PR for People Monthly September 2017 - Page 34

Amspacher: These opportunities came about because of my role in building partnerships and credibility for the museum. I have no training in documentary work, but I learned early in the museum’s development how important capturing voices (oral and written) are to keeping heritage alive.

My strategy was to match the documentary professionals with the source, and to serve as a gatekeeper of sorts. I understood the local peoples’ fears and doubts because I shared those same protective feelings, so I took on the job of finding the right (trustworthy) people to help us tell our story. Pretty quickly folks began to come to me, but again, it took time (and sometimes a lot of convincing) to make sure their intentions were in keeping with what our museum community goals were. And this is still the case.

We (me, museum staff, community members and tradition-bearers) have worked with some terrific people along the way and we continue to look for partners who will come and help us “tell our story our way.” That is key—telling it our way. We run from those who come to “interpret” us; we do not need or want that. This heritage is ours and we are taking responsibility for sharing it our way, and I believe that has been what has been the trademark for the authenticity of Core Sound’s work which has been recognized by the North Carolina Humanities Council, the NC Arts Council, the Smithsonian and others.

Faktorovich: Barbara, what do you do in your current post of “Adjunct Scientist” at the Duke University Marine Lab? You previously taught as an instructor and a Visiting Assistant Professor since 1989, but now your title has changed to “Scientist.” Your PhD is in Anthropology, so please explain how you ended up in a harder scientific field, and what tasks you are asked to perform for it.

Garrity-Blake: The term “scientist” includes social scientists, which is what anthropologists are. At the Duke Marine Lab, I teach an annual course in Marine Fisheries Policy. I try to instill an ethnographic approach, getting students in the field to interview coastal stakeholders of all stripes. We work on observation skills and interviewing techniques, as well as getting a feel for the social context from which fisheries conflicts and policies arise. Some of my students are future fisheries managers, and I cannot stress the importance of “people skills” enough!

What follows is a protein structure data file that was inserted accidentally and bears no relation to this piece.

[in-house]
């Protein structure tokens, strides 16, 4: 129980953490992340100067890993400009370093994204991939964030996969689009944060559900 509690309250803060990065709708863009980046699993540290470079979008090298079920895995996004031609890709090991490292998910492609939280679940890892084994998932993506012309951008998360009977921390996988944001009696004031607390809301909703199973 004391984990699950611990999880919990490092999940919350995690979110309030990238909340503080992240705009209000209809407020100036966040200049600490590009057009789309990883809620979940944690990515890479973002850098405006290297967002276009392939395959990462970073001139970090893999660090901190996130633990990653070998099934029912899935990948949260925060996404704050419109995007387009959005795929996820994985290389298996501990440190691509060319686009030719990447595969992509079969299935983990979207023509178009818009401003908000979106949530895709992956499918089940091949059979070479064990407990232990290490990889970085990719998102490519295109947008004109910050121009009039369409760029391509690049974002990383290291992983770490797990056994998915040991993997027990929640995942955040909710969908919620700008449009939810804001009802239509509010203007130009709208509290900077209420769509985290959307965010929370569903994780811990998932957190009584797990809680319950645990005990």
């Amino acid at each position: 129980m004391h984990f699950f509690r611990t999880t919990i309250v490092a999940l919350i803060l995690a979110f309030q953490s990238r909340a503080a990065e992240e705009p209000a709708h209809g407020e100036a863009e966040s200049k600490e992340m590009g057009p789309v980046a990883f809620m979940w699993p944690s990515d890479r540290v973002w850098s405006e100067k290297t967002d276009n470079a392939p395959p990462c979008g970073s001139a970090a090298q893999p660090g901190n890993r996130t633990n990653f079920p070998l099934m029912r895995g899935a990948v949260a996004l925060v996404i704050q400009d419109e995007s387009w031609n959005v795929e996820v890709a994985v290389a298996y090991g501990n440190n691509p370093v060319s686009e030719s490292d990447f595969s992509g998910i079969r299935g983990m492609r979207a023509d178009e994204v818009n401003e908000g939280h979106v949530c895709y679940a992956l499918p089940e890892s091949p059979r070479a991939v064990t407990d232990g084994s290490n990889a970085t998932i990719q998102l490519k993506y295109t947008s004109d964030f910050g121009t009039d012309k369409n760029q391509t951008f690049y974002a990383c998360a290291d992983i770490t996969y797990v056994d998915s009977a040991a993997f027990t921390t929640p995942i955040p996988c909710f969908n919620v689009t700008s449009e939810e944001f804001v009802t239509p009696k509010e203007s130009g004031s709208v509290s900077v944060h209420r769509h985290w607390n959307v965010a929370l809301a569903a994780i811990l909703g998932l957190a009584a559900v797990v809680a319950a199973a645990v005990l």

Faktorovich: Your publications list you as the Co-Principal Investigator for North Carolina Sea Grant-funded studies, with titles like, “Next Generation Coastal Communities: Leveraging Social Capital to Build Local Leadership Capacity.” Most readers probably glaze over when they read this title because it’s unclear what “local leadership capacity” practically means. Can you explain in very practical terms what this or other research projects you have been involved in are all about?

Garrity-Blake: Yes, it’s easy to glaze over regarding such jargon! Our “next generation” project is simply identifying young fishermen (including women) who are bound and determined to make a living on the water. This is a rare breed these days, given the “graying of the fleet” and the fact that we have lost about half our commercial fishermen to other jobs in the last twenty years. The challenges of entering the field of fishing are daunting: rising operating expenses, flat market prices, changes in the distribution of fish due to warming waters, tightening regulations, and political environment unfriendly to fishermen.

So we are asking: how can fishermen more meaningfully engage in fisheries policymaking and research? What can be done to strengthen communication and a peer-to-peer network within the industry? What needs to change to instill economic and political stability so that fishermen can invest in their business with confidence? Who are the future leaders of the industry, and what skill sets do they require to succeed? In short, we are working with young fishermen and their mentors on ways to better the industry’s standing given a rapidly-changing landscape.

Faktorovich: Under what circumstances did the two of you work together for the first time? Do you cross each other’s paths frequently as you both work on local communities and the environment in North Carolina? Are there many other women working in your fields in the area where you two live? If not, has it been difficult to move forward in male-dominated fields?

Garrity-Blake: As far as really working together, I think Karen and I first got in the trenches over an environmental movement known as “Down East Tomorrow” during the housing boom of 2005-2007. Our paths also intertwined during an Outer Banks community development initiative Karen led known as Saltwater Connections, and we’ve crisscrossed into fisheries. A little known secret: women are the true powerhouses in the world of fisheries. Fishermen’s wives have served as the backbone of the industry forever. “Ladies auxiliaries” to North Carolina’s trade organization, the North Carolina Fisheries Association, formed in the early 1990s, and proved to be a force to reckoned with in the halls of the General Assembly and fisheries hearings. I could go on and on…

Amspacher: Barbara has been here a long, long time and I’ve been here forever, so we have been involved with the same projects all along the way, especially around fisheries issues and local community work. Barbara has contracted with the museum on many oral history projects over the past 10+ years and that relationship has grown over the years to include regional heritage tourism projects, grant-funded exhibitions and events. We are